Top Tips for Parents Supporting Their Teen with a CAO Application

fidelma healy eames

Fidelma Healy Eames

November 24, 2021

cao application teen with mother

Like this? Share it with your network!

Like this? Share it with your network!

Don’t panic if your teen is worried about their CAO application. It’s important to remember that sometimes your teen can lose sight of their goals and get confused about which college course choices to make or their career direction.

As parents you can help support them in some very simple ways to help with those decisions. Here are some tips for parents who are helping their teen decide what college course to apply for through the CAO.

Tips for Parents for Teens Making a CAO Application

With the CAO deadline fast approaching, sometimes I hear students say ‘I’m not sure what I want or if I’m making the right decisions for me’. When I hear these words I take note. They are actually expressing the right thing – career direction and course choice should be about what is right for them and not just what course they will get into.

Unfortunately, with the focus so much on escalating points for college courses, young people can easily lose sight of their personal goals and confuse their critical questions about ‘what I want to be or do’ with instead, ‘what course will I get into’. This can be a cause for despair and a lack of motivation that doesn’t help their studies either.

So, for parents in this situation, here are some simple tips I can share to help you and your teen:

Dedicate Some Time to an Indepth Conversation

teen and mum leaving cert

It is absolutely vital that the young person has a one-to-one conversation about their interests, their dreams and their goals. They deserve this dedicated time. They have much to contribute to the world and their contribution is needed. Where they can align an area of deep personal interest with a career direction is particularly noteworthy but, this is not always possible, so further exploration may be needed.

Setting up a consultation with an experienced, open-minded career guidance person, used to working with students, is advised. Where a student cannot be easily guided, psychometric testing may be recommended. Psychometric tests, depending on the selected test, are an objective measure of personality, interests, work style/ environment, values and ability. They can propose a range of suitable careers to match the person’s profile and ability. Only an accredited tester is qualified to administer and interpret these tests.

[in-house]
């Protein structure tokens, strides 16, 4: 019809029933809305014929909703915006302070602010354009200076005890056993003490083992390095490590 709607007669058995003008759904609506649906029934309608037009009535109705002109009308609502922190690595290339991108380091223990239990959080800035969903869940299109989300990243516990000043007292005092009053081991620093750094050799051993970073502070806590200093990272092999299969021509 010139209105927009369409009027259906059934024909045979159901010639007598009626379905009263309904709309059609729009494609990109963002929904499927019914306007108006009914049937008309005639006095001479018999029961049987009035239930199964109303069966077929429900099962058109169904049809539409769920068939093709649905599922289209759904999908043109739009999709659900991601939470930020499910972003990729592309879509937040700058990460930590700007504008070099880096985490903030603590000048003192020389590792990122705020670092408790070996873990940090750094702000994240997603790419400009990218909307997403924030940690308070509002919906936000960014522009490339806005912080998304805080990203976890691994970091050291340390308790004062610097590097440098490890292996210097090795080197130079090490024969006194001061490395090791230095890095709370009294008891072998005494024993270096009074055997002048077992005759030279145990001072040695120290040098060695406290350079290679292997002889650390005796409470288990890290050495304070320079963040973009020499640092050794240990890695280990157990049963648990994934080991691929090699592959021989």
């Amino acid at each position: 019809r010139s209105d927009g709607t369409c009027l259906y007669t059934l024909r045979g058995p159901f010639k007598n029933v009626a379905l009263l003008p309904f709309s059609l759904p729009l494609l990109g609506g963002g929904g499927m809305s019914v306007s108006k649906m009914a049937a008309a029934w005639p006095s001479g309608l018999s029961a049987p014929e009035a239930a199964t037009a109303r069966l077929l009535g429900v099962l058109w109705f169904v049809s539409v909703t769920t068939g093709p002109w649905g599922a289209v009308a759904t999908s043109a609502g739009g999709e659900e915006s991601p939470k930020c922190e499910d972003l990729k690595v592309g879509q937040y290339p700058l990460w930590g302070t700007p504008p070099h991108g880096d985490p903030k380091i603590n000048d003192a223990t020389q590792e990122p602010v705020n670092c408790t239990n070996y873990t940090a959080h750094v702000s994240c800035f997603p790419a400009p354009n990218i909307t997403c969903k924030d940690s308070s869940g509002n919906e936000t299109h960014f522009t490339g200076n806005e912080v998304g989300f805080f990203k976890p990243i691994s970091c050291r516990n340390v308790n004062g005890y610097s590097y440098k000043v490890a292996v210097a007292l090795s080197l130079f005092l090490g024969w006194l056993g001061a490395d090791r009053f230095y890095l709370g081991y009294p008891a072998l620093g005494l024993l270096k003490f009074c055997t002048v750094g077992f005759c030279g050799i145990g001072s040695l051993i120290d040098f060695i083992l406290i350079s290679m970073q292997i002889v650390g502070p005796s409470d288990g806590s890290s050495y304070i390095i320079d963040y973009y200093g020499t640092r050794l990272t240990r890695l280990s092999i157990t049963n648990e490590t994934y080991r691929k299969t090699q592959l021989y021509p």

This approach, matched with the subjective one-to-one conversation can be a very effective way to coach the young person. Frequently schools’ career guidance counsellors are snowed under due to heavy caseloads so it may be necessary to pursue a private provider for this purpose.

Time to Rank

Students often vacillate between a few areas of interest but are unsure which to pick and in what order. This calls for a ranking exercise of their selected career areas, in order of their priority.

The listener, be it guidance counsellor, parent, teacher or friend, should always ask the ‘why’ question – why does this interest you, why do you want it, which do you want more. Hearing their reasons articulated out loud can help them make up their own mind.

I saw this work to great effect recently for a Leaving Cert student. She was toying with the idea of studying Agricultural Science and Food Systems – by the end of the career exploration session she was convinced that she was making the right choice and left with a pep in her step!

Have Your Say

Don’t miss the chance to have your say! We’re looking for parents to get involved and give their feedback on all aspects of family life.

Have Your Say

Ask a Different Question

For some young people, the question ‘What do you want to be?’ does not work and can leave them feeling quite lost. One young lad told me that whenever someone asked him what he wanted to be, he always said ‘engineer’ just to get people off his back!